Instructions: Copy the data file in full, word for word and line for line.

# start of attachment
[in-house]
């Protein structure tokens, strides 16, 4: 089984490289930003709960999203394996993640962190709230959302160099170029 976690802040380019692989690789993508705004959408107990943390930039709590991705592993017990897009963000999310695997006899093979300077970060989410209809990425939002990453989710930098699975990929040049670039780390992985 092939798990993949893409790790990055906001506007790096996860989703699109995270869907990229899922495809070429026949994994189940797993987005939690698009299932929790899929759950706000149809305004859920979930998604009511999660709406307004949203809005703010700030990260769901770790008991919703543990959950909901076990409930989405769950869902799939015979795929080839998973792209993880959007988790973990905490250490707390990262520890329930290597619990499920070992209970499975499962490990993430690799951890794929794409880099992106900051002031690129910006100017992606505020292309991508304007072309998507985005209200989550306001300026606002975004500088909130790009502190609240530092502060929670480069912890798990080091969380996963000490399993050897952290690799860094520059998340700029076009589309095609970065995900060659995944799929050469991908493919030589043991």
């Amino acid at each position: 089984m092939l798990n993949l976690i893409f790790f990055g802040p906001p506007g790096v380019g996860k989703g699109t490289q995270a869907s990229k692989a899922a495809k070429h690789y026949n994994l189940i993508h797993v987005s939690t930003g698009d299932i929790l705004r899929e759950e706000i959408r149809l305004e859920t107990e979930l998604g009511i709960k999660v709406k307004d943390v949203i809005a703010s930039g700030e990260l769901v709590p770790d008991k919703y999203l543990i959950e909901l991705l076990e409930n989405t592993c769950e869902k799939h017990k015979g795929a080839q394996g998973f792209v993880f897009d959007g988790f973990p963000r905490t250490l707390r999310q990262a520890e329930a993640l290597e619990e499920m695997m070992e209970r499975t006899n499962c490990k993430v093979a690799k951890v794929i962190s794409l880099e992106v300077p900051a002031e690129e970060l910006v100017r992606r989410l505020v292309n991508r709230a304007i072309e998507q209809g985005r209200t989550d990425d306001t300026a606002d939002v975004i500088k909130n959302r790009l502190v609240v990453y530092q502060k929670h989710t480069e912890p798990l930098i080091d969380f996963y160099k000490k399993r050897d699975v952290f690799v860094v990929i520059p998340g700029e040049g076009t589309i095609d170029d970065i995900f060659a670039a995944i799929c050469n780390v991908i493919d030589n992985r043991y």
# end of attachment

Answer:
[in-house]
């Protein structure tokens, strides 16, 4: 089984490289930003709960999203394996993640962190709230959302160099170029 976690802040380019692989690789993508705004959408107990943390930039709590991705592993017990897009963000999310695997006899093979300077970060989410209809990425939002990453989710930098699975990929040049670039780390992985 092939798990993949893409790790990055906001506007790096996860989703699109995270869907990229899922495809070429026949994994189940797993987005939690698009299932929790899929759950706000149809305004859920979930998604009511999660709406307004949203809005703010700030990260769901770790008991919703543990959950909901076990409930989405769950869902799939015979795929080839998973792209993880959007988790973990905490250490707390990262520890329930290597619990499920070992209970499975499962490990993430690799951890794929794409880099992106900051002031690129910006100017992606505020292309991508304007072309998507985005209200989550306001300026606002975004500088909130790009502190609240530092502060929670480069912890798990080091969380996963000490399993050897952290690799860094520059998340700029076009589309095609970065995900060659995944799929050469991908493919030589043991």
């Amino acid at each position: 089984m092939l798990n993949l976690i893409f790790f990055g802040p906001p506007g790096v380019g996860k989703g699109t490289q995270a869907s990229k692989a899922a495809k070429h690789y026949n994994l189940i993508h797993v987005s939690t930003g698009d299932i929790l705004r899929e759950e706000i959408r149809l305004e859920t107990e979930l998604g009511i709960k999660v709406k307004d943390v949203i809005a703010s930039g700030e990260l769901v709590p770790d008991k919703y999203l543990i959950e909901l991705l076990e409930n989405t592993c769950e869902k799939h017990k015979g795929a080839q394996g998973f792209v993880f897009d959007g988790f973990p963000r905490t250490l707390r999310q990262a520890e329930a993640l290597e619990e499920m695997m070992e209970r499975t006899n499962c490990k993430v093979a690799k951890v794929i962190s794409l880099e992106v300077p900051a002031e690129e970060l910006v100017r992606r989410l505020v292309n991508r709230a304007i072309e998507q209809g985005r209200t989550d990425d306001t300026a606002d939002v975004i500088k909130n959302r790009l502190v609240v990453y530092q502060k929670h989710t480069e912890p798990l930098i080091d969380f996963y160099k000490k399993r050897d699975v952290f690799v860094v990929i520059p998340g700029e040049g076009t589309i095609d170029d970065i995900f060659a670039a995944i799929c050469n780390v991908i493919d030589n992985r043991y």